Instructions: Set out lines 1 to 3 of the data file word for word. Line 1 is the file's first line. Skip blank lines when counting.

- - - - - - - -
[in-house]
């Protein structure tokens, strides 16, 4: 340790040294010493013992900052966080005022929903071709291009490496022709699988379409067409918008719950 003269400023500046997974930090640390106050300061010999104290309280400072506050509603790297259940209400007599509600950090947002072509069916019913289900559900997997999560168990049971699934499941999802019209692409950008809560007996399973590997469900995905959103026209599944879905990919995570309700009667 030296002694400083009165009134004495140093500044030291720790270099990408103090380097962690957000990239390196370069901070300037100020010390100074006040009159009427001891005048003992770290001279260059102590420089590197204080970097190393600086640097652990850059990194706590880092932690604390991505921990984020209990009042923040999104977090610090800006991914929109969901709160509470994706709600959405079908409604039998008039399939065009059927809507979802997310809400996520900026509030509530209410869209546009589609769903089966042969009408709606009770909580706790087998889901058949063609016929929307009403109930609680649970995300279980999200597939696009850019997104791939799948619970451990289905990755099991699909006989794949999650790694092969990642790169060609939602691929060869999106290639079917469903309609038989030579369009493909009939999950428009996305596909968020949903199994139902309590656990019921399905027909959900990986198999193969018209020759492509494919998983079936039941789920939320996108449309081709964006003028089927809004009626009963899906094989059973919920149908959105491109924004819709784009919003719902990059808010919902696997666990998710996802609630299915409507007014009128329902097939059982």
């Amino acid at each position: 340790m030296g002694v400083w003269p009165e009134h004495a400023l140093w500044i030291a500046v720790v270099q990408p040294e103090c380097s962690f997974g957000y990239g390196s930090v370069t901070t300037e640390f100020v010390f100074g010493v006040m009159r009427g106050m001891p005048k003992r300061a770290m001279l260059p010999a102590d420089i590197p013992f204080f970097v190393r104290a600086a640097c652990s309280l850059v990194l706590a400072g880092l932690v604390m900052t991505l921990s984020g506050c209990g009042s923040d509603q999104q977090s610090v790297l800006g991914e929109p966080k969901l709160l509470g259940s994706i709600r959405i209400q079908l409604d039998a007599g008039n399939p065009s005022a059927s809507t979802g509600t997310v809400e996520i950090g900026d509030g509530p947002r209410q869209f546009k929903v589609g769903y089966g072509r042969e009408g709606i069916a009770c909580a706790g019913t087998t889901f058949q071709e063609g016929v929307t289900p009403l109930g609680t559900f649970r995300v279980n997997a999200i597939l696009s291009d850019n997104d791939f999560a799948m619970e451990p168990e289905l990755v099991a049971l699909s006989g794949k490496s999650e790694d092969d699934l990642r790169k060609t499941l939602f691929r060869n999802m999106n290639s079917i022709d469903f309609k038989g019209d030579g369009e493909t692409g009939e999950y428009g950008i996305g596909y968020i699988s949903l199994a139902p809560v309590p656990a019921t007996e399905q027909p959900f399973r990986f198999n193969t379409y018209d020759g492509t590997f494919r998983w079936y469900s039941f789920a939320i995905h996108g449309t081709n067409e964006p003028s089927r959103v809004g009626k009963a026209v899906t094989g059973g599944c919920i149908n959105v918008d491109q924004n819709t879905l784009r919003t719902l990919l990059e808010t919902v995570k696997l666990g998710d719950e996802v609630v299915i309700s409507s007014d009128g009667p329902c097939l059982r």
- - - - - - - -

[in-house]
């Protein structure tokens, strides 16, 4: 340790040294010493013992900052966080005022929903071709291009490496022709699988379409067409918008719950 003269400023500046997974930090640390106050300061010999104290309280400072506050509603790297259940209400007599509600950090947002072509069916019913289900559900997997999560168990049971699934499941999802019209692409950008809560007996399973590997469900995905959103026209599944879905990919995570309700009667 030296002694400083009165009134004495140093500044030291720790270099990408103090380097962690957000990239390196370069901070300037100020010390100074006040009159009427001891005048003992770290001279260059102590420089590197204080970097190393600086640097652990850059990194706590880092932690604390991505921990984020209990009042923040999104977090610090800006991914929109969901709160509470994706709600959405079908409604039998008039399939065009059927809507979802997310809400996520900026509030509530209410869209546009589609769903089966042969009408709606009770909580706790087998889901058949063609016929929307009403109930609680649970995300279980999200597939696009850019997104791939799948619970451990289905990755099991699909006989794949999650790694092969990642790169060609939602691929060869999106290639079917469903309609038989030579369009493909009939999950428009996305596909968020949903199994139902309590656990019921399905027909959900990986198999193969018209020759492509494919998983079936039941789920939320996108449309081709964006003028089927809004009626009963899906094989059973919920149908959105491109924004819709784009919003719902990059808010919902696997666990998710996802609630299915409507007014009128329902097939059982």
């Amino acid at each position: 340790m030296g002694v400083w003269p009165e009134h004495a400023l140093w500044i030291a500046v720790v270099q990408p040294e103090c380097s962690f997974g957000y990239g390196s930090v370069t901070t300037e640390f100020v010390f100074g010493v006040m009159r009427g106050m001891p005048k003992r300061a770290m001279l260059p010999a102590d420089i590197p013992f204080f970097v190393r104290a600086a640097c652990s309280l850059v990194l706590a400072g880092l932690v604390m900052t991505l921990s984020g506050c209990g009042s923040d509603q999104q977090s610090v790297l800006g991914e929109p966080k969901l709160l509470g259940s994706i709600r959405i209400q079908l409604d039998a007599g008039n399939p065009s005022a059927s809507t979802g509600t997310v809400e996520i950090g900026d509030g509530p947002r209410q869209f546009k929903v589609g769903y089966g072509r042969e009408g709606i069916a009770c909580a706790g019913t087998t889901f058949q071709e063609g016929v929307t289900p009403l109930g609680t559900f649970r995300v279980n997997a999200i597939l696009s291009d850019n997104d791939f999560a799948m619970e451990p168990e289905l990755v099991a049971l699909s006989g794949k490496s999650e790694d092969d699934l990642r790169k060609t499941l939602f691929r060869n999802m999106n290639s079917i022709d469903f309609k038989g019209d030579g369009e493909t692409g009939e999950y428009g950008i996305g596909y968020i699988s949903l199994a139902p809560v309590p656990a019921t007996e399905q027909p959900f399973r990986f198999n193969t379409y018209d020759g492509t590997f494919r998983w079936y469900s039941f789920a939320i995905h996108g449309t081709n067409e964006p003028s089927r959103v809004g009626k009963a026209v899906t094989g059973g599944c919920i149908n959105v918008d491109q924004n819709t879905l784009r919003t719902l990919l990059e808010t919902v995570k696997l666990g998710d719950e996802v609630v299915i309700s409507s007014d009128g009667p329902c097939l059982r």